Set designer Christine Jones takes a minimal approach to theatre
Set designer Christine Jones (Spring Awakening; American Idiot) has created what she calls “the world’s smallest performing arts center.” Entitled Theatre For One, it is in fact, perhaps the world’s smallest traveling theatre, designed for one performer and an audience of, you guessed it, one! The idea is to create a space with no barrier between the audience and the performer, creating a meaningful theatrical experience, making a public event into a private or intimate moment.
Invited by the Times Square Alliance for Public Art, Theatre for One will “appear” in Times Square—where it will need a canopy to protect it from the elements—for 10 days in May 2010. Jones anticipates a total of 300 performances of less than 10 minutes or so. The project was previewed in early December at New York City College of Technology, with their resident theatre company, Theatreworks, helping to work out any technical and architectural kinks. The mini-theatre was designed by the hip, urban architectural firm, LOT-EK, with Jones serving as artistic director, Glynn David Turner as stage manager, and Megan Marshall as project manager.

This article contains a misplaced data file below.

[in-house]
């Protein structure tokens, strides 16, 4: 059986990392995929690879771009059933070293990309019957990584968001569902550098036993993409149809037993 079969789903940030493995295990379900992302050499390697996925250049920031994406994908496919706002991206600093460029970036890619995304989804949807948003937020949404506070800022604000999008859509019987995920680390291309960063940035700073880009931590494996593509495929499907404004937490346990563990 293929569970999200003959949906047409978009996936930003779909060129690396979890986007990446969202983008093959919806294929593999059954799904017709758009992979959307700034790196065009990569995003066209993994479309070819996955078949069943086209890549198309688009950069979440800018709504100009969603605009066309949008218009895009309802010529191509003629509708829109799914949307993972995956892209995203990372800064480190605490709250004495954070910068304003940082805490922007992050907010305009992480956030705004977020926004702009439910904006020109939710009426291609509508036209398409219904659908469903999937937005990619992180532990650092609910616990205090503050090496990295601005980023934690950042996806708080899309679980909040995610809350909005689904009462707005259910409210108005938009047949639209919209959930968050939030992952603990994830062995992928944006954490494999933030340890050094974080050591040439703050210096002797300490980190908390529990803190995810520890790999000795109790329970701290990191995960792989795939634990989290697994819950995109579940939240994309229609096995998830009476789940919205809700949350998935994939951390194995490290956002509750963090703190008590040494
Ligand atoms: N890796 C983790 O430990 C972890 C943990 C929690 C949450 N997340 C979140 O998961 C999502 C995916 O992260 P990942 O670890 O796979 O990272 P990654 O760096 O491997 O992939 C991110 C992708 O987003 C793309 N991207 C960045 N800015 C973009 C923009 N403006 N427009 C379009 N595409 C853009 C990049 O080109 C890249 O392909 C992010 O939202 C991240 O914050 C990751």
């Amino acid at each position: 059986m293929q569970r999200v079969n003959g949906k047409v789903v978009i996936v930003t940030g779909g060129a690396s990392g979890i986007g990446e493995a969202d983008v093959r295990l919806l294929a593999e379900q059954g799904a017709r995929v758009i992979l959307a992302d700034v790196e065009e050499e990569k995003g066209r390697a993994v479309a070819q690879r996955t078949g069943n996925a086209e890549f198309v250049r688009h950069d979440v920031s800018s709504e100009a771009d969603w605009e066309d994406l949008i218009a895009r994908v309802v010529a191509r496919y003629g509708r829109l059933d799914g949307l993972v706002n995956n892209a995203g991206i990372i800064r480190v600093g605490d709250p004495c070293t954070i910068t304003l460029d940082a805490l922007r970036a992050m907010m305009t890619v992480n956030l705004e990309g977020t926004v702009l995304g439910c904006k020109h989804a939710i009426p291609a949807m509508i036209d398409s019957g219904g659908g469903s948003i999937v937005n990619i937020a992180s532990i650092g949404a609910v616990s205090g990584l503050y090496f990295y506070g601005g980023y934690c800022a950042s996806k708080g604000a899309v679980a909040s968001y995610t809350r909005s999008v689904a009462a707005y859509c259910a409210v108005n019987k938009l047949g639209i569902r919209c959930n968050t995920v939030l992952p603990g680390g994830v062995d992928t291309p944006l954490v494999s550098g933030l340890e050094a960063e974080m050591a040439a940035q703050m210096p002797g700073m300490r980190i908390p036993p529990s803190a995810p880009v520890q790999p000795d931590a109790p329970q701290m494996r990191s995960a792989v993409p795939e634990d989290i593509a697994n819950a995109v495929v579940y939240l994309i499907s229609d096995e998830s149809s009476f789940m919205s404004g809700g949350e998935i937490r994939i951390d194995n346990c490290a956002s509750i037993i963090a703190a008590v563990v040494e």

Ada Tolla and Giuseppe Lignano of LOT-EK designed the theatre using road cases, in a good example of form follows function. For Jones, the idea came from a church for one, although she also references the private concepts of sex booths and confessionals. “I was thinking about sacred spaces for rituals as theatres,” she says. “Then I saw a magician at a wedding and he did his tricks right in front of the guests. And a light bulb went off in my head. This could be performed privately, and fuels my interest in the relationship of actor and audience member.”
Two road boxes are joined to create the theatre, with red-padded walls inside and LED lighting. “Some day I hope to have 20 of them,” says Jones, who envisions dancers, magicians, and actors among the performers. In the meantime, more than one person can see the performance via video with the actor projected onto screens, taking theatre-for-one literally out of the box.